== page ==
monument.” He also stated that it is evident that the projected size of the new construction will impact the urban profile.
A suspension of judgment
INAH’s decision, two years ago?, prompted a suit seeking annulment of the authorization for the construction adjacent to La Casa del Inquisidor. It was presented to the Tribunal de Justicia Fiscal y Administrativa (Tribunal of Fiscal and Administrative Justice) at the Celaya branch. The tribunal, however, determined that INAH has the discretionary authority to grant permits. Hernández added, “It is not sufficient to cite articles; one needs to study the case. It was their obligation to grant a permit based on the regulations in order to guarantee that the stability and character of the monument are not affected, and this did not happen in this case. INAH did not do its job, and they did not protect the monument.”
Following the resolution before the tribunal, those affected brought the case to the Tribunal Colegiado de Circuito (Collegiate Circuit Court). The claim was that INAH had clearly given a building permit without following the prerequisites of Article 42 of the laws governing historical monuments.
“There are no experts who could guarantee that there would be no damage. There is no request for a bond. It says that because the urban profile was not affected and that the size [of the building] matches the size of the house, it could authorize the work. There are regulations about what needs to be done. It is a historical monument, and it is in the historic center. With the type of discretionary power that some authorities have, permits receive a yes, and sometimes no. This is not how you apply the law. History and the surroundings of San Miguel are in jeopardy.” (Was the construction halted? If so, on what date?)-Francine
This is then, how it was resolved: Justice shelters and protects against the sentence passed by the regional center 3 of the Tribunal federal de justicia administrativa of August 20, 2019, of Judgement /3652/18.” What??-RM
What happens next?
In September 2018, Atención had a conversation with delegate Jiménez Guillén who sent a message to the administration that was about to be sworn in on October 9 of that year: “The incoming government has to establish a mechanism that will guarantee that the values for which San Miguel was placed on the list of World Heritage Sites by UNESCO be maintained. This can be accomplished with a management plan and with an administrative body that strives to know what is going on.”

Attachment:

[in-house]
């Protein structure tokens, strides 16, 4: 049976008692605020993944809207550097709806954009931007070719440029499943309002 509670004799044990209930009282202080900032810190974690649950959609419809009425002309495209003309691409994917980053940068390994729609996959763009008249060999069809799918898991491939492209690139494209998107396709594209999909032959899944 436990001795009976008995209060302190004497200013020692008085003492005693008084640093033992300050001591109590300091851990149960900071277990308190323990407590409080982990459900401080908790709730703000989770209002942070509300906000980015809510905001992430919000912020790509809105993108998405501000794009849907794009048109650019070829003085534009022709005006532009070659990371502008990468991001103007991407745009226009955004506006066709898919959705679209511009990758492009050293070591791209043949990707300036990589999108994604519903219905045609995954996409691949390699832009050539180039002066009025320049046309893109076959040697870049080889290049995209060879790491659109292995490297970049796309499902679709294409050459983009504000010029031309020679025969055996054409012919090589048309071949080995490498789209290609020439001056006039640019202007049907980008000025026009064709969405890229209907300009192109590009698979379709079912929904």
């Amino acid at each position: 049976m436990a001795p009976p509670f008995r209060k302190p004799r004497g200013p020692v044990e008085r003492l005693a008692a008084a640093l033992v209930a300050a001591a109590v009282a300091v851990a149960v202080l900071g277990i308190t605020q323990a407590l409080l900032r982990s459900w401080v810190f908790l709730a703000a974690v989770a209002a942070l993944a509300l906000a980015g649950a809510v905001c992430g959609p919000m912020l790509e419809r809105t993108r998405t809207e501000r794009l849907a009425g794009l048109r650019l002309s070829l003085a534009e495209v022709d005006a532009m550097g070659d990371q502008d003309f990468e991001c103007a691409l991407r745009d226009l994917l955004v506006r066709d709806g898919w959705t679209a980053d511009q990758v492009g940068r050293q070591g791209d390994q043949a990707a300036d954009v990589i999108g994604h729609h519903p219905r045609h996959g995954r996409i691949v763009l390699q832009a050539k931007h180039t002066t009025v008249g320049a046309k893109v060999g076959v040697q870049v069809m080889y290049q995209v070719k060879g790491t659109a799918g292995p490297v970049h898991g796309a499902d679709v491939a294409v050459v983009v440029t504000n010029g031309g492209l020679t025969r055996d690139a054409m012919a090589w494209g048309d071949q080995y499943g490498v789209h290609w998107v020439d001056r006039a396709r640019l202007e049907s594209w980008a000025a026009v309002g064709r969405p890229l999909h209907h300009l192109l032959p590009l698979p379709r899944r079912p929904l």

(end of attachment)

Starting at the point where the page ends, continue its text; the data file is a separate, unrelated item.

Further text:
Nevertheless, in April 2019, the Tribunal de Circuit granted authorization for the construction at Aldama 1.
Lack of permits or mandates
The director of Patrimonio y Centro Histórico (Heritage and Historical Center), Francisco García, told Atención that he did not know if an earlier construction authorization had been granted in the past. He added that no authorization for such work had been granted since the beginning of the administration on October 10, 2018. Atención contacted one of the owners of the property at Adama 1, and even though he himself had invited us for a “talk,” he would not answer any questions and would only state that the work site is legal.
What comes next?
The magistrates say that clearly the permit was not granted in accordance with the existing laws. The burden of proof rests with INAH, which should have made sure that the requirements of the law were met. There was no survey and no bond, and this should be explained, said attorney Hernández. He concluded by stating, “As attorney, it is my responsibility to follow up on the consequences of the annulment of the permit. I could ask for demolition of the new existing work. This would be logical because how can there be a survey if construction has already begun? How can there be structural plans if there never were any? It would make sense to demand that something done wrong in the first place not be patched up, especially if there is no permit. This is the logic of jurisprudence—if there is no permit, and they want the building site to be legal, they need to start from zero. They would have to tear it down, and then the authorities would issue a permit according to legal regulations.” At present the construction has stopped.